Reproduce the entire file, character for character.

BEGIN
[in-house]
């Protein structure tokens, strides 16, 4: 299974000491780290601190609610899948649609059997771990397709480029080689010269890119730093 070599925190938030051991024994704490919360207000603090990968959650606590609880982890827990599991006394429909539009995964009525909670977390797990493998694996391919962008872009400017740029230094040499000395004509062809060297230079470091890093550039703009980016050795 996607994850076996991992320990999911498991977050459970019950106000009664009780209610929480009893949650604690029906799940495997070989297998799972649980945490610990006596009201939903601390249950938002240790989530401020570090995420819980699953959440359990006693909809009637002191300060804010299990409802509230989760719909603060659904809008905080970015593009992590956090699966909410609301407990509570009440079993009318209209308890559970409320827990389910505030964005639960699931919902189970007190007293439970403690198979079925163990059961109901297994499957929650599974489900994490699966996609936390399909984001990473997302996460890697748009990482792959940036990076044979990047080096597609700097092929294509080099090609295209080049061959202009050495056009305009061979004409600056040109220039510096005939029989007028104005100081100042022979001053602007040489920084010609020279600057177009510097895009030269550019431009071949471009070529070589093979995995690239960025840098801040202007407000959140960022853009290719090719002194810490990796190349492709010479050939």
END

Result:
[in-house]
């Protein structure tokens, strides 16, 4: 299974000491780290601190609610899948649609059997771990397709480029080689010269890119730093 070599925190938030051991024994704490919360207000603090990968959650606590609880982890827990599991006394429909539009995964009525909670977390797990493998694996391919962008872009400017740029230094040499000395004509062809060297230079470091890093550039703009980016050795 996607994850076996991992320990999911498991977050459970019950106000009664009780209610929480009893949650604690029906799940495997070989297998799972649980945490610990006596009201939903601390249950938002240790989530401020570090995420819980699953959440359990006693909809009637002191300060804010299990409802509230989760719909603060659904809008905080970015593009992590956090699966909410609301407990509570009440079993009318209209308890559970409320827990389910505030964005639960699931919902189970007190007293439970403690198979079925163990059961109901297994499957929650599974489900994490699966996609936390399909984001990473997302996460890697748009990482792959940036990076044979990047080096597609700097092929294509080099090609295209080049061959202009050495056009305009061979004409600056040109220039510096005939029989007028104005100081100042022979001053602007040489920084010609020279600057177009510097895009030269550019431009071949471009070529070589093979995995690239960025840098801040202007407000959140960022853009290719090719002194810490990796190349492709010479050939």